While self-publishing my novel, Baby Jane, to Amazon’s Kindle was relatively easy, publishing to the other devices is proving more challenging. Sony, who own the eReader, Apple, who own the iBookstore, Kobo, which is mostly owned by Indigo Books and Music Inc., and Barnes & Noble, who own the Nook, have all adopted business policies that exclude small publishers and self-publishing authors or, as in the Nook and iBookstore, have installed barriers that make it difficult for non-Americans (or non Mac users) to sell on the their sites.
Sony and Kobo won’t deal with publishers with fewer than ten titles to sell, forcing small publishers and writers to sell through a digital aggregate such as Smashwords or Fast Pencil, who will not only swallow up a good portion of your royalties — anywhere from 15 to 50% — but may also charge the writer an upfront “insertion” fee. Moreover, forcing writers and small publishers to use an aggregate also forces them into suffering the risk that the aggregate might not pay its authors (or massage the sales figures — there’s been grumblings online). And most of these aggregates are not following the rules of the International ISBN Agency, with a showdown likely on the horizon. (More on that later.)
Apple won’t talk to you unless you use a Mac (despite having adopted the cross-platform ePub format). And Barnes & Noble will not allow a writer or publisher to open an account unless the writer/publisher has a US bank account, a US credit card, and a US tax number. While it’s possible for non-Americans to acquire a tax number, the process is tedious, expensive, and time-consuming; and even if you do you can still forget about B&N: they don’t want to hear from foreigners at all.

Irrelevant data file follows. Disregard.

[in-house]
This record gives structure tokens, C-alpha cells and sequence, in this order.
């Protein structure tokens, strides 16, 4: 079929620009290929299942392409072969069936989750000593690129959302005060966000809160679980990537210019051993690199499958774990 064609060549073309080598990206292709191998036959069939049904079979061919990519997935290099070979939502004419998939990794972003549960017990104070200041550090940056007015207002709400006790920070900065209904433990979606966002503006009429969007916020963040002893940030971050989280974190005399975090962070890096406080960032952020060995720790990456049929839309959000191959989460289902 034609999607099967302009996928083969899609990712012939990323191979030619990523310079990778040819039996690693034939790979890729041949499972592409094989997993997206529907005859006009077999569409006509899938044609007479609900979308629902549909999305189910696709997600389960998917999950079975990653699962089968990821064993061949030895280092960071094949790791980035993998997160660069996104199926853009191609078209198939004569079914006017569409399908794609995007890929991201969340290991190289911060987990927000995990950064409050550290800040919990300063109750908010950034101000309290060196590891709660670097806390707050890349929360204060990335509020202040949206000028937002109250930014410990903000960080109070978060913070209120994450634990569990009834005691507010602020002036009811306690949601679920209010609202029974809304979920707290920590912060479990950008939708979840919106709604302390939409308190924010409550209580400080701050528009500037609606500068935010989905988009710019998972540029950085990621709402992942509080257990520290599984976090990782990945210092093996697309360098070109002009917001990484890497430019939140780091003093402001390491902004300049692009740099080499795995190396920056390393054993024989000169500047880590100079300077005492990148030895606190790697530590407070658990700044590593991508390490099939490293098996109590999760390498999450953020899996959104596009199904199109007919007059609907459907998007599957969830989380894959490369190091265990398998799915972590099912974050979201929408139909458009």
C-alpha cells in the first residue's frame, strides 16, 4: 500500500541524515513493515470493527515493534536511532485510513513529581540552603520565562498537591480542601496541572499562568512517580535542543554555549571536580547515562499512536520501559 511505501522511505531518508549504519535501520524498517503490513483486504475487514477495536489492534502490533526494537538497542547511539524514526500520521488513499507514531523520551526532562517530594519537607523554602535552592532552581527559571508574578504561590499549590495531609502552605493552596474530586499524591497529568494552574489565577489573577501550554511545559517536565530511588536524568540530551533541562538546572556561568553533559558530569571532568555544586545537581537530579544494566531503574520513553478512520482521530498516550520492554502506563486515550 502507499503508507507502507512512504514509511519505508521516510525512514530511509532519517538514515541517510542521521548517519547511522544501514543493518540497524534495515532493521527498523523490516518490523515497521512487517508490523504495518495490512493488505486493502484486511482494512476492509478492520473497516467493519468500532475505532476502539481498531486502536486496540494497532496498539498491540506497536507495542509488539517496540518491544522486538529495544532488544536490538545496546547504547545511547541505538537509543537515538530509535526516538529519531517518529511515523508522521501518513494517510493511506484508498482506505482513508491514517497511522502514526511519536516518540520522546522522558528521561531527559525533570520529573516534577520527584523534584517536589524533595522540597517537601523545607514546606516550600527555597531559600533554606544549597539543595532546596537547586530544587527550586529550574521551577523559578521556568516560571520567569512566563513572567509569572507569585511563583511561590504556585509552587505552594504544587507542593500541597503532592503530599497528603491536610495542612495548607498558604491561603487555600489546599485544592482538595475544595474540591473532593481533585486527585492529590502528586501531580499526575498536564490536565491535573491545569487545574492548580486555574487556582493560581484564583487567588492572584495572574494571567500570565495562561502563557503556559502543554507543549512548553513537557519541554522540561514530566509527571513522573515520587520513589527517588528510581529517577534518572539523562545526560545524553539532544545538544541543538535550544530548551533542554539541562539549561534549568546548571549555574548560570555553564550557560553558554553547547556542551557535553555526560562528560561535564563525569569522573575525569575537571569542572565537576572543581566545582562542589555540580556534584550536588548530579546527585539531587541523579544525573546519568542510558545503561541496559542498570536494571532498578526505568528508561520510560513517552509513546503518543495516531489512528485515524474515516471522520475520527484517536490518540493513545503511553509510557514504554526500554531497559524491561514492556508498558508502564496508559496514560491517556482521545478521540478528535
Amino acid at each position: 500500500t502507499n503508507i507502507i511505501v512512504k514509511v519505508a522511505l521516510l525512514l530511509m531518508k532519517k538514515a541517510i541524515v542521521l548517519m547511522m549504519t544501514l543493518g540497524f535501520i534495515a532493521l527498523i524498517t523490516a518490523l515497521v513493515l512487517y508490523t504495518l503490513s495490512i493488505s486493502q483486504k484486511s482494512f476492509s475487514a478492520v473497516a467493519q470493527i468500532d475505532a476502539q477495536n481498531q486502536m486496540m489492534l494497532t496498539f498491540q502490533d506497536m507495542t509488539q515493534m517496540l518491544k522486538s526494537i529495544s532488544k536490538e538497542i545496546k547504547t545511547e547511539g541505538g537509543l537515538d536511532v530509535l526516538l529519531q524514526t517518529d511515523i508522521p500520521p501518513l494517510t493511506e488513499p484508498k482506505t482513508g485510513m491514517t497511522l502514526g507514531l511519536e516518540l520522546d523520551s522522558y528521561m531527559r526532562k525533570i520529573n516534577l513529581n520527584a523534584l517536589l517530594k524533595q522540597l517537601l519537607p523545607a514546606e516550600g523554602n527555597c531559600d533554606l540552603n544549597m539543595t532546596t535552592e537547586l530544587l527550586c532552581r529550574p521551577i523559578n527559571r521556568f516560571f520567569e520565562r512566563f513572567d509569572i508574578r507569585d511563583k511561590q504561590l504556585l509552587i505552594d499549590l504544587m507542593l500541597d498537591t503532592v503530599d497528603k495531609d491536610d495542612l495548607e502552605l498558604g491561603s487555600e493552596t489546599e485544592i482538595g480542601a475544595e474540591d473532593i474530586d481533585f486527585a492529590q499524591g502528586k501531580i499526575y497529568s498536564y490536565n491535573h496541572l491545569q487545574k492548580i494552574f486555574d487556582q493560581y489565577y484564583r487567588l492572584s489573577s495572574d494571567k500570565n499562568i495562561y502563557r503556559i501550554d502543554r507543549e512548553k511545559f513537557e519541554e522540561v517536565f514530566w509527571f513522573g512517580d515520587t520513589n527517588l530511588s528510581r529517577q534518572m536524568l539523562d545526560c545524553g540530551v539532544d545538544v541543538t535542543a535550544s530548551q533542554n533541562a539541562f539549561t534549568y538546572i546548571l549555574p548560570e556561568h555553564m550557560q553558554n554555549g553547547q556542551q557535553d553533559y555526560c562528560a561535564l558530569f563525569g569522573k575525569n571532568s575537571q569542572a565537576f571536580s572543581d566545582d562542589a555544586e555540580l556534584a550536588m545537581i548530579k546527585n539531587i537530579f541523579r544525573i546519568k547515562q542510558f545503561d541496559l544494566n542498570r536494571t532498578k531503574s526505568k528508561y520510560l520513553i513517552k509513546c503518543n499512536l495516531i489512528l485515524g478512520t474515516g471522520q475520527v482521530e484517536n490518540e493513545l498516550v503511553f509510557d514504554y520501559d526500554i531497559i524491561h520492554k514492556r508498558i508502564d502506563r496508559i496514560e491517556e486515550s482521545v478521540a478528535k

What this all means is that Amazon has a significant market advantage over all other digital bookstores: more titles, global distribution, and a open-door policy to individuals and small publishers. Moreover, Amazon has adopted a shared-platform policy, offering free apps for iPads, mobile phones, and personal computers so consumers don’t actually need a Kindle to buy from the robustly stocked Kindle store.
What Amazon does not have is a clear technological advantage in its device. Amazon’s Kindle uses a proprietary digital book format, while all the other devices make use of the open source ePub format. What this means is that, except for the Kindle, regardless of which reading device you own you can purchase books from multiple retail channels and read them on your device. Kindle books can be converted using third party software but only if the book is not rights-managed. (Rights-managed books are secured to prevent unlawful copying. Adobe Digital Editions controls the conversion of rights-managed ePub books by forcing the reader to register the book with Adobe prior to conversion.)
The result is that we’re seeing another Beta-versus-VHS-style challenge between a large player with a proprietary format and a host of smaller players who have formed a united open-format front. Who will win? As with VHS, I predict the open and easily adopted ePub format will win on the technology front, but if Amazon adopts a conversion process similar to Adobe Digital Editions, the result will be much more like the current Sony Blu-Ray players that can also play the lower-quality DVDs, giving consumers the best of both worlds.